We review the district court's grant of summary judgment for MNB de novo, Karazanos v. Navistar International Transportation Corp., 948 F.2d 332, 335 (7th Cir. 1991), and review the record, and all reasonable inferences which can be drawn from it, in the light most favorable to Jones, the non-moving party. Anderson v. Liberty Lobby, Inc., 477 U.S. 242, 255, 106 S. Ct. 2505, 2513-14, 91 L. Ed. 2d 202 (1986). Summary judgment is appropriate where "the pleadings, depositions, answers to interrogatories, and admissions on file, together with the affidavits, if any, show that there is no genuine issue as to any material fact and that the moving party is entitled to a judgment as a matter of law." Fed. R. Civ. P. 56(c). Once the moving party has demonstrated that no genuine issue of material fact exists the non-moving party must show, by specific factual allegations, the existence of a genuine issue of material fact. Celotex Corp. v. Catrett, 477 U.S. 317, 322-23, 106 S. Ct. 2548, 2552-53, 91 L. Ed. 2d 265 (1986). "Self-serving assertions without factual support in the record will not defeat a motion for summary judgment." McDonnell v. Cournia, 990 F.2d 963, 969 (7th Cir. 1993).

The district court held that Indiana's two year statute of limitations for personal injury actions barred all of Jones' promotion claims except one. Ind.Code Sec. 34-1-2-2(1) (1993). We have previously determined that this statute of limitations applies to Sec. 1981 claims. Coopwood v. Lake County Community Development Dept., 932 F.2d 677, 679 (7th Cir. 1991). Jones filed her action on March 28, 1991, thus she can only complain about those promotions MNB denied her after March 28, 1989, namely a promotion to officer status sometime in 1989.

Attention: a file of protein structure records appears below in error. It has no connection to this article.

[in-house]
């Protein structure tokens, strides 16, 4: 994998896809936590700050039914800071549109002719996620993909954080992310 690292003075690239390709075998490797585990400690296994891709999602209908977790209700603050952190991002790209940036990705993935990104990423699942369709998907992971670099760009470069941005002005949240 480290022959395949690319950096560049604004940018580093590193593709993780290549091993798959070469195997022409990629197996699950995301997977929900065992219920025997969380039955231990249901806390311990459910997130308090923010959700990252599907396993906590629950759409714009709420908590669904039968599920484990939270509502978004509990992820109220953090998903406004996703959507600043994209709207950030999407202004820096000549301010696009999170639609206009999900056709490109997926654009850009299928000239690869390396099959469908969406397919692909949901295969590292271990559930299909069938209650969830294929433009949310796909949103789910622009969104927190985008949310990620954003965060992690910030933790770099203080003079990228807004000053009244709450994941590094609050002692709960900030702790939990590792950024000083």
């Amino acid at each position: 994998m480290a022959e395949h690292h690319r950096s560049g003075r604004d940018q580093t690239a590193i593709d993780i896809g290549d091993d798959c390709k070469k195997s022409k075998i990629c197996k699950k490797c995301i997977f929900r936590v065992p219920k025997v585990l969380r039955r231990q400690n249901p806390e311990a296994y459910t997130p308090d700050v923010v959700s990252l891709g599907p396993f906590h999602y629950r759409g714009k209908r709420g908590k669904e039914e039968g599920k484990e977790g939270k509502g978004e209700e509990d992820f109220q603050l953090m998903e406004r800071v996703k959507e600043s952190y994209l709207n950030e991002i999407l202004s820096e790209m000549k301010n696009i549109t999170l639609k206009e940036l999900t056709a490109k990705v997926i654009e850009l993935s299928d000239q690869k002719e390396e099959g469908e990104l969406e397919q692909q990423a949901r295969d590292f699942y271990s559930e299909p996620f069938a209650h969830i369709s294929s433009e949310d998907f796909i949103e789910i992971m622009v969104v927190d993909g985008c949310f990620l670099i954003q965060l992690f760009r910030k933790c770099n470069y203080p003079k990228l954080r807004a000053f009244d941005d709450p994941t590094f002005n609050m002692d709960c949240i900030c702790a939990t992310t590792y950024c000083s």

However, Jones claims that these various promotion denials (putting aside for now the 1989 officer position) constitute a "continuing violation" so that they are not time-barred. In United Air Lines, Inc. v. Evans, 431 U.S. 553, 97 S. Ct. 1885, 52 L. Ed. 2d 571 (1971), the Supreme Court held that a Title VII plaintiff may recover for acts barred by the statute of limitations if she can show a "continuing violation." The Court, however, stressed that there must be a present violation to complain about, not just the persisting effects of past discrimination. Id. at 558, 97 S. Ct. at 1889.